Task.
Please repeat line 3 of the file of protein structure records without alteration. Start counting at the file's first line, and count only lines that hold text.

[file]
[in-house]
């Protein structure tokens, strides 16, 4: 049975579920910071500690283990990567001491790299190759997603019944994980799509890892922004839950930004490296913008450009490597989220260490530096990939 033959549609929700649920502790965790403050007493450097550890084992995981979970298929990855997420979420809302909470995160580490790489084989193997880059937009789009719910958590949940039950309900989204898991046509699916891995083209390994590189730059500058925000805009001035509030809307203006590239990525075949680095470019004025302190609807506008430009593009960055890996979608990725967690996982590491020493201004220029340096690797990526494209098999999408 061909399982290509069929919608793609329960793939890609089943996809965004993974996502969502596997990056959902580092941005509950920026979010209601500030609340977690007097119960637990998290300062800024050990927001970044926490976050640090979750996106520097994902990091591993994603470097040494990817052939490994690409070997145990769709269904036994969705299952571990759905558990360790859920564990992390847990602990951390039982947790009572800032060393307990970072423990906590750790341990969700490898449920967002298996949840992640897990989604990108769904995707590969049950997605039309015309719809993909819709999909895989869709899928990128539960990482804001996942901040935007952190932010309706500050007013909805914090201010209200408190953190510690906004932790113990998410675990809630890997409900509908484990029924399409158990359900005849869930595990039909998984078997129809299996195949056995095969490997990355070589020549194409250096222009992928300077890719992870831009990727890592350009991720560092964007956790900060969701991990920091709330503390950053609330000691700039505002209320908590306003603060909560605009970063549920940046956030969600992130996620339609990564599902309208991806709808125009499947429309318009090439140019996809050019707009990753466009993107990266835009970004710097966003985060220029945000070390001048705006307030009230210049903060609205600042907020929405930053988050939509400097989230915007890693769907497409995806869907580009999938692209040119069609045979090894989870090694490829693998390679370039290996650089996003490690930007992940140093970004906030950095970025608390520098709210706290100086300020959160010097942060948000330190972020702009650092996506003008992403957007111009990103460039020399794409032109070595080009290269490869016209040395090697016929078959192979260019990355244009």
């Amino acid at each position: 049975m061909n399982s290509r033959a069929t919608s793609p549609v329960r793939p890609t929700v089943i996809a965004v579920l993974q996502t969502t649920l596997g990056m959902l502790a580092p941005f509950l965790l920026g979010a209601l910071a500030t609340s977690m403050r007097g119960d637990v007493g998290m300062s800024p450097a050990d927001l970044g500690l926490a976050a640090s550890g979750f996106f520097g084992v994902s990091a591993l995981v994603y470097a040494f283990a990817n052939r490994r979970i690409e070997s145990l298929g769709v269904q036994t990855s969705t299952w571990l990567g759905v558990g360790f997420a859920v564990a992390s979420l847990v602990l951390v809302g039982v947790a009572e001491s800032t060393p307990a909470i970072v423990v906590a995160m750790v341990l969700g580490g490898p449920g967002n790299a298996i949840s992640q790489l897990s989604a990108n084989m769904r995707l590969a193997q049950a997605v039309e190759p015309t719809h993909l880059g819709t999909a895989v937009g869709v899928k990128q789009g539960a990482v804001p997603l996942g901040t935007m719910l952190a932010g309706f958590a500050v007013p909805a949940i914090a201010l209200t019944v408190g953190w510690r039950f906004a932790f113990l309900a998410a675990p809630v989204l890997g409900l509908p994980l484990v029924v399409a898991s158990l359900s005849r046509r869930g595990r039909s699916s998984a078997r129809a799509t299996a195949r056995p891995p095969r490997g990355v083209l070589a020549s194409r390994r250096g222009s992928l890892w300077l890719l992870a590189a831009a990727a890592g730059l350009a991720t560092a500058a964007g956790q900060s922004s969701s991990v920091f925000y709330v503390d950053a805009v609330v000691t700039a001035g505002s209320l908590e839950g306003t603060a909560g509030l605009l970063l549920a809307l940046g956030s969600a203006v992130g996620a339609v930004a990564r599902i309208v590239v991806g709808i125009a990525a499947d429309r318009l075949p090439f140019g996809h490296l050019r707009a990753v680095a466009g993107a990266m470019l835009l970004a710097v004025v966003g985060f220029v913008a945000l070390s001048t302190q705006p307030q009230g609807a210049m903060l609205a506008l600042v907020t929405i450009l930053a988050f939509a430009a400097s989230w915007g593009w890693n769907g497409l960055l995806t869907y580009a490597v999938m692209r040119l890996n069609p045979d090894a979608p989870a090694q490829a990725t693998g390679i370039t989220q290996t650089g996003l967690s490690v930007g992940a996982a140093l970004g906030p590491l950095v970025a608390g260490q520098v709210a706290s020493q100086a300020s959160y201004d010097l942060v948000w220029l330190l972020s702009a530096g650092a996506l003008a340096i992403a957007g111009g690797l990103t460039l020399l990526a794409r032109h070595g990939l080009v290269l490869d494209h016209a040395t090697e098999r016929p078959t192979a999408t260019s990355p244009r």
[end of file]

């Amino acid at each position: 049975m061909n399982s290509r033959a069929t919608s793609p549609v329960r793939p890609t929700v089943i996809a965004v579920l993974q996502t969502t649920l596997g990056m959902l502790a580092p941005f509950l965790l920026g979010a209601l910071a500030t609340s977690m403050r007097g119960d637990v007493g998290m300062s800024p450097a050990d927001l970044g500690l926490a976050a640090s550890g979750f996106f520097g084992v994902s990091a591993l995981v994603y470097a040494f283990a990817n052939r490994r979970i690409e070997s145990l298929g769709v269904q036994t990855s969705t299952w571990l990567g759905v558990g360790f997420a859920v564990a992390s979420l847990v602990l951390v809302g039982v947790a009572e001491s800032t060393p307990a909470i970072v423990v906590a995160m750790v341990l969700g580490g490898p449920g967002n790299a298996i949840s992640q790489l897990s989604a990108n084989m769904r995707l590969a193997q049950a997605v039309e190759p015309t719809h993909l880059g819709t999909a895989v937009g869709v899928k990128q789009g539960a990482v804001p997603l996942g901040t935007m719910l952190a932010g309706f958590a500050v007013p909805a949940i914090a201010l209200t019944v408190g953190w510690r039950f906004a932790f113990l309900a998410a675990p809630v989204l890997g409900l509908p994980l484990v029924v399409a898991s158990l359900s005849r046509r869930g595990r039909s699916s998984a078997r129809a799509t299996a195949r056995p891995p095969r490997g990355v083209l070589a020549s194409r390994r250096g222009s992928l890892w300077l890719l992870a590189a831009a990727a890592g730059l350009a991720t560092a500058a964007g956790q900060s922004s969701s991990v920091f925000y709330v503390d950053a805009v609330v000691t700039a001035g505002s209320l908590e839950g306003t603060a909560g509030l605009l970063l549920a809307l940046g956030s969600a203006v992130g996620a339609v930004a990564r599902i309208v590239v991806g709808i125009a990525a499947d429309r318009l075949p090439f140019g996809h490296l050019r707009a990753v680095a466009g993107a990266m470019l835009l970004a710097v004025v966003g985060f220029v913008a945000l070390s001048t302190q705006p307030q009230g609807a210049m903060l609205a506008l600042v907020t929405i450009l930053a988050f939509a430009a400097s989230w915007g593009w890693n769907g497409l960055l995806t869907y580009a490597v999938m692209r040119l890996n069609p045979d090894a979608p989870a090694q490829a990725t693998g390679i370039t989220q290996t650089g996003l967690s490690v930007g992940a996982a140093l970004g906030p590491l950095v970025a608390g260490q520098v709210a706290s020493q100086a300020s959160y201004d010097l942060v948000w220029l330190l972020s702009a530096g650092a996506l003008a340096i992403a957007g111009g690797l990103t460039l020399l990526a794409r032109h070595g990939l080009v290269l490869d494209h016209a040395t090697e098999r016929p078959t192979a999408t260019s990355p244009r």